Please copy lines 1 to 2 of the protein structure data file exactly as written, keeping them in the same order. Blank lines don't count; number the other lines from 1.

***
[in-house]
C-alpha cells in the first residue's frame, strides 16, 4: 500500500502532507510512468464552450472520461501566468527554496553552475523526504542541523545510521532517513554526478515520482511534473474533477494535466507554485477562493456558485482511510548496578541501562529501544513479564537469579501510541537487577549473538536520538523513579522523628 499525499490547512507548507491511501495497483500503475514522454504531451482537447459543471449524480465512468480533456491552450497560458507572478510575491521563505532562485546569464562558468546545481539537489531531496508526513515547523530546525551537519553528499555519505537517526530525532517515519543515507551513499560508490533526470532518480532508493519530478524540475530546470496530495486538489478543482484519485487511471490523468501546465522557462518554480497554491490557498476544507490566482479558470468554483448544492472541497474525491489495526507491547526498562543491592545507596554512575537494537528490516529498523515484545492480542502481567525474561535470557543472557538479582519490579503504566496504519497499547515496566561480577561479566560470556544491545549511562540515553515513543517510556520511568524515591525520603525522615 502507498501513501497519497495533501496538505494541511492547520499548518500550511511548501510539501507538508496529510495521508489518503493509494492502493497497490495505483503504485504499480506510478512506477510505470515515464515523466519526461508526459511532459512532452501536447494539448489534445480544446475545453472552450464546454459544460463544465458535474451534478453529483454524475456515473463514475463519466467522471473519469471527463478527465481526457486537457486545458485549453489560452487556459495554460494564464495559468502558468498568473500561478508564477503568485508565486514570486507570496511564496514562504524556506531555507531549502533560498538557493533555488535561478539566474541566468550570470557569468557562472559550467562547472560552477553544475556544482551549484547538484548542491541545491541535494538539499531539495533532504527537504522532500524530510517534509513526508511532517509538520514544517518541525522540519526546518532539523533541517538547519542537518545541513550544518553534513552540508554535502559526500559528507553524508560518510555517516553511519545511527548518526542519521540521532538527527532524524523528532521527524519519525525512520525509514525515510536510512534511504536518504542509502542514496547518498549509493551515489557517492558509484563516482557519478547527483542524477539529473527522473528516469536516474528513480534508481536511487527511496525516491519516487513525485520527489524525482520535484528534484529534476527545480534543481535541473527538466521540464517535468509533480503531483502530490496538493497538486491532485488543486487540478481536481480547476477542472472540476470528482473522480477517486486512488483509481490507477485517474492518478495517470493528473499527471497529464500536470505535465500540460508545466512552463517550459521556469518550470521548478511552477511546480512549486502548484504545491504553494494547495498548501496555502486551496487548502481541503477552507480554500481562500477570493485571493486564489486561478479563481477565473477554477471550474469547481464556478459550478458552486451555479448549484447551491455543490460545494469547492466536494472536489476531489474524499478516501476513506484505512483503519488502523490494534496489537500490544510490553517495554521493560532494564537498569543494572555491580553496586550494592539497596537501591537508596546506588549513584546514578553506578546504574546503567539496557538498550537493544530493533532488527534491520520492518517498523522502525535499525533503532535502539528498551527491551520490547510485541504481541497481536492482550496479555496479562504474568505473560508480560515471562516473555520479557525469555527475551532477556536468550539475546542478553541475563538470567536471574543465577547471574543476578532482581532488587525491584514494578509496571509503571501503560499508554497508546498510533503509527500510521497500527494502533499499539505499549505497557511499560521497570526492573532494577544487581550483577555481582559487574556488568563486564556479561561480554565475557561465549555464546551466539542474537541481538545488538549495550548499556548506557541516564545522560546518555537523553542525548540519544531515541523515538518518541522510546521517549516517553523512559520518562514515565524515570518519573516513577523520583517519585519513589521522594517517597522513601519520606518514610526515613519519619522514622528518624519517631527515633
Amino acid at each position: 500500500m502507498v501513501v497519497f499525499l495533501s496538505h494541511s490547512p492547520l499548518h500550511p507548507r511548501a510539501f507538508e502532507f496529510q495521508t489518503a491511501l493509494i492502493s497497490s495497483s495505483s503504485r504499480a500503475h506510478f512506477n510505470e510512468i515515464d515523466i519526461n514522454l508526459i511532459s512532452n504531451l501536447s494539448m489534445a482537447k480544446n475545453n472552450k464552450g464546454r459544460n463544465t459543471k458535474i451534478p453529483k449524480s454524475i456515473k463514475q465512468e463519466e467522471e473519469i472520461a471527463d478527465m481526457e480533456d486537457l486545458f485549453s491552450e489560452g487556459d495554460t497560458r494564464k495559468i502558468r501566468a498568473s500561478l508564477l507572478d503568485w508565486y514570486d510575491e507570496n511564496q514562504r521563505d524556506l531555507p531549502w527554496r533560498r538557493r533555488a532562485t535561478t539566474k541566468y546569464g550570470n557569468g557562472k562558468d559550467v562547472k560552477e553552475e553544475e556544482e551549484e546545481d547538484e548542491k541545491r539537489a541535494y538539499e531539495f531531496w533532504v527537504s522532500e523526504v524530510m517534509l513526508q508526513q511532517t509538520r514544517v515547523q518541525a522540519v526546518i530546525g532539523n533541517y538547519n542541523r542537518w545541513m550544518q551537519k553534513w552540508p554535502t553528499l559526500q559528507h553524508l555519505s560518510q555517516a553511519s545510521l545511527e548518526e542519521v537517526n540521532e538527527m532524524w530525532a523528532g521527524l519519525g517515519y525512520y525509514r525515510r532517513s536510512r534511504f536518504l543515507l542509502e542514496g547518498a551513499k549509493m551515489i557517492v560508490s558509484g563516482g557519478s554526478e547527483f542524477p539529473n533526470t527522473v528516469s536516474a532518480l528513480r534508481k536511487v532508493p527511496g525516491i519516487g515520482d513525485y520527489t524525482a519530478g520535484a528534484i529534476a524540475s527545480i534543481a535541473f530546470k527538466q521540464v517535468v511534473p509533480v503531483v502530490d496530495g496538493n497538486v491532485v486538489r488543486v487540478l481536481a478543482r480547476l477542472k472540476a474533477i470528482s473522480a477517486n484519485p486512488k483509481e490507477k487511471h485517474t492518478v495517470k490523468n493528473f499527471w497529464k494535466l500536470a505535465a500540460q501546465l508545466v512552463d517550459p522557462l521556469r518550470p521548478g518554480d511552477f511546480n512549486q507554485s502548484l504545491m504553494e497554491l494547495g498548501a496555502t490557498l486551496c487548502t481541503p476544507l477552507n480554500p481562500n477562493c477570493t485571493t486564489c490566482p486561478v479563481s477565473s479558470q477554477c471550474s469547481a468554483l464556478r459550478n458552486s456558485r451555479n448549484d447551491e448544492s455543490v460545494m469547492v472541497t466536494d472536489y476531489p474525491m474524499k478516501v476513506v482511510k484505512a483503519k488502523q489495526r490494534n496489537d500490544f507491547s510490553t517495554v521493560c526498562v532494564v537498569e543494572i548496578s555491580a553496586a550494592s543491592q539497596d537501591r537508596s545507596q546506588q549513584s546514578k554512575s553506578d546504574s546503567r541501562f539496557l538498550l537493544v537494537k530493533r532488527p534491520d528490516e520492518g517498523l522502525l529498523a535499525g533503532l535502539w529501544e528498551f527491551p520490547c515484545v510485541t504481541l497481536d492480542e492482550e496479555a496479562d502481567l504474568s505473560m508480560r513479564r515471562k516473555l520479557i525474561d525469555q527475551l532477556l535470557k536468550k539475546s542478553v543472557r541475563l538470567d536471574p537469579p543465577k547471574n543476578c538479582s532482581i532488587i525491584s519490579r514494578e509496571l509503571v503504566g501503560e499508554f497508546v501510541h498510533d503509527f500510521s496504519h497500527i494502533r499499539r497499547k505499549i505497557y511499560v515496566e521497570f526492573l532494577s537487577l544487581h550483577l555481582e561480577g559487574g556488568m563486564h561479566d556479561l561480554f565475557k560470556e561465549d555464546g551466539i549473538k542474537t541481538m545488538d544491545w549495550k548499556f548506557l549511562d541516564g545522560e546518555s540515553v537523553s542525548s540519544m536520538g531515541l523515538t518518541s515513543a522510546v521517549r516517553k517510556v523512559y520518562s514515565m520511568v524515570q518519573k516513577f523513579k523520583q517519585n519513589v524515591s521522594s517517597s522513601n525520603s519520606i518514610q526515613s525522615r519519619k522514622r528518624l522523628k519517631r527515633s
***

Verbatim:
[in-house]
C-alpha cells in the first residue's frame, strides 16, 4: 500500500502532507510512468464552450472520461501566468527554496553552475523526504542541523545510521532517513554526478515520482511534473474533477494535466507554485477562493456558485482511510548496578541501562529501544513479564537469579501510541537487577549473538536520538523513579522523628 499525499490547512507548507491511501495497483500503475514522454504531451482537447459543471449524480465512468480533456491552450497560458507572478510575491521563505532562485546569464562558468546545481539537489531531496508526513515547523530546525551537519553528499555519505537517526530525532517515519543515507551513499560508490533526470532518480532508493519530478524540475530546470496530495486538489478543482484519485487511471490523468501546465522557462518554480497554491490557498476544507490566482479558470468554483448544492472541497474525491489495526507491547526498562543491592545507596554512575537494537528490516529498523515484545492480542502481567525474561535470557543472557538479582519490579503504566496504519497499547515496566561480577561479566560470556544491545549511562540515553515513543517510556520511568524515591525520603525522615 502507498501513501497519497495533501496538505494541511492547520499548518500550511511548501510539501507538508496529510495521508489518503493509494492502493497497490495505483503504485504499480506510478512506477510505470515515464515523466519526461508526459511532459512532452501536447494539448489534445480544446475545453472552450464546454459544460463544465458535474451534478453529483454524475456515473463514475463519466467522471473519469471527463478527465481526457486537457486545458485549453489560452487556459495554460494564464495559468502558468498568473500561478508564477503568485508565486514570486507570496511564496514562504524556506531555507531549502533560498538557493533555488535561478539566474541566468550570470557569468557562472559550467562547472560552477553544475556544482551549484547538484548542491541545491541535494538539499531539495533532504527537504522532500524530510517534509513526508511532517509538520514544517518541525522540519526546518532539523533541517538547519542537518545541513550544518553534513552540508554535502559526500559528507553524508560518510555517516553511519545511527548518526542519521540521532538527527532524524523528532521527524519519525525512520525509514525515510536510512534511504536518504542509502542514496547518498549509493551515489557517492558509484563516482557519478547527483542524477539529473527522473528516469536516474528513480534508481536511487527511496525516491519516487513525485520527489524525482520535484528534484529534476527545480534543481535541473527538466521540464517535468509533480503531483502530490496538493497538486491532485488543486487540478481536481480547476477542472472540476470528482473522480477517486486512488483509481490507477485517474492518478495517470493528473499527471497529464500536470505535465500540460508545466512552463517550459521556469518550470521548478511552477511546480512549486502548484504545491504553494494547495498548501496555502486551496487548502481541503477552507480554500481562500477570493485571493486564489486561478479563481477565473477554477471550474469547481464556478459550478458552486451555479448549484447551491455543490460545494469547492466536494472536489476531489474524499478516501476513506484505512483503519488502523490494534496489537500490544510490553517495554521493560532494564537498569543494572555491580553496586550494592539497596537501591537508596546506588549513584546514578553506578546504574546503567539496557538498550537493544530493533532488527534491520520492518517498523522502525535499525533503532535502539528498551527491551520490547510485541504481541497481536492482550496479555496479562504474568505473560508480560515471562516473555520479557525469555527475551532477556536468550539475546542478553541475563538470567536471574543465577547471574543476578532482581532488587525491584514494578509496571509503571501503560499508554497508546498510533503509527500510521497500527494502533499499539505499549505497557511499560521497570526492573532494577544487581550483577555481582559487574556488568563486564556479561561480554565475557561465549555464546551466539542474537541481538545488538549495550548499556548506557541516564545522560546518555537523553542525548540519544531515541523515538518518541522510546521517549516517553523512559520518562514515565524515570518519573516513577523520583517519585519513589521522594517517597522513601519520606518514610526515613519519619522514622528518624519517631527515633